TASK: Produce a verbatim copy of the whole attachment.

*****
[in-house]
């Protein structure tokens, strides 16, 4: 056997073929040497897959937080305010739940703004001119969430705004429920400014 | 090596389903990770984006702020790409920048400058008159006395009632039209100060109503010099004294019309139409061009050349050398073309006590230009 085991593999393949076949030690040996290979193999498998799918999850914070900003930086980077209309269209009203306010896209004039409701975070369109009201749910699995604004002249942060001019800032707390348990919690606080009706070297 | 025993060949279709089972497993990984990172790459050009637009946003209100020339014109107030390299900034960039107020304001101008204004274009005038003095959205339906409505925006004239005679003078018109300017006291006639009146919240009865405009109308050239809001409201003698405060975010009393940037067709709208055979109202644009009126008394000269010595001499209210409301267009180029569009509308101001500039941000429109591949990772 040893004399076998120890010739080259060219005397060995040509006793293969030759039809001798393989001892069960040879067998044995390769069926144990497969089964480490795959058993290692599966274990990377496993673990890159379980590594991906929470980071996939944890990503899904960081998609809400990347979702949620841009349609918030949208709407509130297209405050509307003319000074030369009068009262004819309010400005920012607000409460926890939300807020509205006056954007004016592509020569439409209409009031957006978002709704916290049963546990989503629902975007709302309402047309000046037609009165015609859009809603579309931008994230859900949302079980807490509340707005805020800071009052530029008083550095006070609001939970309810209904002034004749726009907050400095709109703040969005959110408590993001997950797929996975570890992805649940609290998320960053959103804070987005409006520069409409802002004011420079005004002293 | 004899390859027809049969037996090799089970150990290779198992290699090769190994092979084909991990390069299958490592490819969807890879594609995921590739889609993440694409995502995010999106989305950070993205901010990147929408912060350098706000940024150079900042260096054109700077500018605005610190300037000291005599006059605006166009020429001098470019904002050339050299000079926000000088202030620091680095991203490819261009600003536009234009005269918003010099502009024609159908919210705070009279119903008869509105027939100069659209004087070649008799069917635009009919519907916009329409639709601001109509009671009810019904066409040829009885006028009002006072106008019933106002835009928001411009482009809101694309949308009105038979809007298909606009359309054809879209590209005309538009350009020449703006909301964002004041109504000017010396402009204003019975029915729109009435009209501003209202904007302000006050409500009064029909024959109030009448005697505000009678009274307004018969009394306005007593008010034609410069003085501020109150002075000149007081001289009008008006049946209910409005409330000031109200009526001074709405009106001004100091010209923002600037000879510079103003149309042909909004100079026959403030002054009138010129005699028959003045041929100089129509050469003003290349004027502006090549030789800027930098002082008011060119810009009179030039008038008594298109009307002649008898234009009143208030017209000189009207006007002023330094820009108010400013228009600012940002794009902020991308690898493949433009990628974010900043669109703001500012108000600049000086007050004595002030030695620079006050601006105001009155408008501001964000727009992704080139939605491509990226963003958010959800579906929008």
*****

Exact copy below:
[in-house]
């Protein structure tokens, strides 16, 4: 056997073929040497897959937080305010739940703004001119969430705004429920400014 | 090596389903990770984006702020790409920048400058008159006395009632039209100060109503010099004294019309139409061009050349050398073309006590230009 085991593999393949076949030690040996290979193999498998799918999850914070900003930086980077209309269209009203306010896209004039409701975070369109009201749910699995604004002249942060001019800032707390348990919690606080009706070297 | 025993060949279709089972497993990984990172790459050009637009946003209100020339014109107030390299900034960039107020304001101008204004274009005038003095959205339906409505925006004239005679003078018109300017006291006639009146919240009865405009109308050239809001409201003698405060975010009393940037067709709208055979109202644009009126008394000269010595001499209210409301267009180029569009509308101001500039941000429109591949990772 040893004399076998120890010739080259060219005397060995040509006793293969030759039809001798393989001892069960040879067998044995390769069926144990497969089964480490795959058993290692599966274990990377496993673990890159379980590594991906929470980071996939944890990503899904960081998609809400990347979702949620841009349609918030949208709407509130297209405050509307003319000074030369009068009262004819309010400005920012607000409460926890939300807020509205006056954007004016592509020569439409209409009031957006978002709704916290049963546990989503629902975007709302309402047309000046037609009165015609859009809603579309931008994230859900949302079980807490509340707005805020800071009052530029008083550095006070609001939970309810209904002034004749726009907050400095709109703040969005959110408590993001997950797929996975570890992805649940609290998320960053959103804070987005409006520069409409802002004011420079005004002293 | 004899390859027809049969037996090799089970150990290779198992290699090769190994092979084909991990390069299958490592490819969807890879594609995921590739889609993440694409995502995010999106989305950070993205901010990147929408912060350098706000940024150079900042260096054109700077500018605005610190300037000291005599006059605006166009020429001098470019904002050339050299000079926000000088202030620091680095991203490819261009600003536009234009005269918003010099502009024609159908919210705070009279119903008869509105027939100069659209004087070649008799069917635009009919519907916009329409639709601001109509009671009810019904066409040829009885006028009002006072106008019933106002835009928001411009482009809101694309949308009105038979809007298909606009359309054809879209590209005309538009350009020449703006909301964002004041109504000017010396402009204003019975029915729109009435009209501003209202904007302000006050409500009064029909024959109030009448005697505000009678009274307004018969009394306005007593008010034609410069003085501020109150002075000149007081001289009008008006049946209910409005409330000031109200009526001074709405009106001004100091010209923002600037000879510079103003149309042909909004100079026959403030002054009138010129005699028959003045041929100089129509050469003003290349004027502006090549030789800027930098002082008011060119810009009179030039008038008594298109009307002649008898234009009143208030017209000189009207006007002023330094820009108010400013228009600012940002794009902020991308690898493949433009990628974010900043669109703001500012108000600049000086007050004595002030030695620079006050601006105001009155408008501001964000727009992704080139939605491509990226963003958010959800579906929008």